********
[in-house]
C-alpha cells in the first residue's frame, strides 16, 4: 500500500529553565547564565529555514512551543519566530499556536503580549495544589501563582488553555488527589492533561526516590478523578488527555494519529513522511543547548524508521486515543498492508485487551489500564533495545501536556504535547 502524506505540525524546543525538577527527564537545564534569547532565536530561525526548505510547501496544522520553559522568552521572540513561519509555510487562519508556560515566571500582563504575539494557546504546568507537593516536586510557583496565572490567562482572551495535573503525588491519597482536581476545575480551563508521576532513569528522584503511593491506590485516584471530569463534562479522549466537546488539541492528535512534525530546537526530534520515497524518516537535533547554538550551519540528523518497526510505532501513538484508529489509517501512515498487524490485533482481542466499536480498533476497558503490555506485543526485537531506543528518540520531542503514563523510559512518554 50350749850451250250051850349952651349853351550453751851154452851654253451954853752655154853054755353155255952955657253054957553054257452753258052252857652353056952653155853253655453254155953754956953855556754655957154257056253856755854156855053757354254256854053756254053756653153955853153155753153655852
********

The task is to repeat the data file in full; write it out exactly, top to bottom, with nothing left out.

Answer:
[in-house]
C-alpha cells in the first residue's frame, strides 16, 4: 500500500529553565547564565529555514512551543519566530499556536503580549495544589501563582488553555488527589492533561526516590478523578488527555494519529513522511543547548524508521486515543498492508485487551489500564533495545501536556504535547 502524506505540525524546543525538577527527564537545564534569547532565536530561525526548505510547501496544522520553559522568552521572540513561519509555510487562519508556560515566571500582563504575539494557546504546568507537593516536586510557583496565572490567562482572551495535573503525588491519597482536581476545575480551563508521576532513569528522584503511593491506590485516584471530569463534562479522549466537546488539541492528535512534525530546537526530534520515497524518516537535533547554538550551519540528523518497526510505532501513538484508529489509517501512515498487524490485533482481542466499536480498533476497558503490555506485543526485537531506543528518540520531542503514563523510559512518554 50350749850451250250051850349952651349853351550453751851154452851654253451954853752655154853054755353155255952955657253054957553054257452753258052252857652353056952653155853253655453254155953754956953855556754655957154257056253856755854156855053757354254256854053756254053756653153955853153155753153655852